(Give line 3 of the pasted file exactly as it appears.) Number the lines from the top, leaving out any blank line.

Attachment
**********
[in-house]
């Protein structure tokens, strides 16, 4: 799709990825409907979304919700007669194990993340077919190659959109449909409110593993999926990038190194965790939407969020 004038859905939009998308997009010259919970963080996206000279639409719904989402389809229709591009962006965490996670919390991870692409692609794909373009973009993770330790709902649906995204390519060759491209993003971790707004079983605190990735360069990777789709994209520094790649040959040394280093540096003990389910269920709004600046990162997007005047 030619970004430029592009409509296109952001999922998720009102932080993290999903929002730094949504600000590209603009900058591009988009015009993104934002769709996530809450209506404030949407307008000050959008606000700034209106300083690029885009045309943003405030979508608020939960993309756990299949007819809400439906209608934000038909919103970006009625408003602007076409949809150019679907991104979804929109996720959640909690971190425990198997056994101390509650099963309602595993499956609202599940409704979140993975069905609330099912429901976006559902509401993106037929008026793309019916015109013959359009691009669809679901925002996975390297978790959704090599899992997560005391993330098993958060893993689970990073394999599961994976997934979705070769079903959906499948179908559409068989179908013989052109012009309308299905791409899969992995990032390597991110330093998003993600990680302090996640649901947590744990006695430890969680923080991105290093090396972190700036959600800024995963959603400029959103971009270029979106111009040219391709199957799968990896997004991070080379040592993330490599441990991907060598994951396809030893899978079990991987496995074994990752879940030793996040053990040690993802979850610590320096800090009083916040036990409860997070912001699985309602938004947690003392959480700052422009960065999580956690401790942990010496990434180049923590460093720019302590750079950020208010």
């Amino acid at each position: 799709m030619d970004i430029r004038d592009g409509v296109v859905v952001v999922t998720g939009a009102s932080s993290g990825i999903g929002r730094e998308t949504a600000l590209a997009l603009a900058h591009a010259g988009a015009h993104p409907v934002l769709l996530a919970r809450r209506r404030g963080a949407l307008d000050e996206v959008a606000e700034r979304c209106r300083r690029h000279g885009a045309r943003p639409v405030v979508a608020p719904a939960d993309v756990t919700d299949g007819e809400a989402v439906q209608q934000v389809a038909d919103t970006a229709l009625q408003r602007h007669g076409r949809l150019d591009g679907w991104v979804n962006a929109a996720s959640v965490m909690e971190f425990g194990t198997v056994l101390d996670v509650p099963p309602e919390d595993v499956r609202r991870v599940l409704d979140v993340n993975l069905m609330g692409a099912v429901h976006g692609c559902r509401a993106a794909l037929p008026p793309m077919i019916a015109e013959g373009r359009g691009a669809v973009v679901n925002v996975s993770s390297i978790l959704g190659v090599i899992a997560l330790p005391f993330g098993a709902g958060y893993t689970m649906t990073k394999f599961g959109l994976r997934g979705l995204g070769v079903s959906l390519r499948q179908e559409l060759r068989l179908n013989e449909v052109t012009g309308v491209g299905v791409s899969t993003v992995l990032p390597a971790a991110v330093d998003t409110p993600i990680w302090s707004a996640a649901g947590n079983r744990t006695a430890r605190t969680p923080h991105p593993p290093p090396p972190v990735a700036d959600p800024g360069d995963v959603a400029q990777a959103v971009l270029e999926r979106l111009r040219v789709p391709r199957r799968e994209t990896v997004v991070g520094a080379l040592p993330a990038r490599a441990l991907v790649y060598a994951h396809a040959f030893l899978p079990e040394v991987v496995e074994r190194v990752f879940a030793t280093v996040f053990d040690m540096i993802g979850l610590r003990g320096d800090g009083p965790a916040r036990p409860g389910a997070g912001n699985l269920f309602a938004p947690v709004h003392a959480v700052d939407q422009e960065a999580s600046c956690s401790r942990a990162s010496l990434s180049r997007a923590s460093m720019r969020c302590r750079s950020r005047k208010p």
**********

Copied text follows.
């Amino acid at each position: 799709m030619d970004i430029r004038d592009g409509v296109v859905v952001v999922t998720g939009a009102s932080s993290g990825i999903g929002r730094e998308t949504a600000l590209a997009l603009a900058h591009a010259g988009a015009h993104p409907v934002l769709l996530a919970r809450r209506r404030g963080a949407l307008d000050e996206v959008a606000e700034r979304c209106r300083r690029h000279g885009a045309r943003p639409v405030v979508a608020p719904a939960d993309v756990t919700d299949g007819e809400a989402v439906q209608q934000v389809a038909d919103t970006a229709l009625q408003r602007h007669g076409r949809l150019d591009g679907w991104v979804n962006a929109a996720s959640v965490m909690e971190f425990g194990t198997v056994l101390d996670v509650p099963p309602e919390d595993v499956r609202r991870v599940l409704d979140v993340n993975l069905m609330g692409a099912v429901h976006g692609c559902r509401a993106a794909l037929p008026p793309m077919i019916a015109e013959g373009r359009g691009a669809v973009v679901n925002v996975s993770s390297i978790l959704g190659v090599i899992a997560l330790p005391f993330g098993a709902g958060y893993t689970m649906t990073k394999f599961g959109l994976r997934g979705l995204g070769v079903s959906l390519r499948q179908e559409l060759r068989l179908n013989e449909v052109t012009g309308v491209g299905v791409s899969t993003v992995l990032p390597a971790a991110v330093d998003t409110p993600i990680w302090s707004a996640a649901g947590n079983r744990t006695a430890r605190t969680p923080h991105p593993p290093p090396p972190v990735a700036d959600p800024g360069d995963v959603a400029q990777a959103v971009l270029e999926r979106l111009r040219v789709p391709r199957r799968e994209t990896v997004v991070g520094a080379l040592p993330a990038r490599a441990l991907v790649y060598a994951h396809a040959f030893l899978p079990e040394v991987v496995e074994r190194v990752f879940a030793t280093v996040f053990d040690m540096i993802g979850l610590r003990g320096d800090g009083p965790a916040r036990p409860g389910a997070g912001n699985l269920f309602a938004p947690v709004h003392a959480v700052d939407q422009e960065a999580s600046c956690s401790r942990a990162s010496l990434s180049r997007a923590s460093m720019r969020c302590r750079s950020r005047k208010p």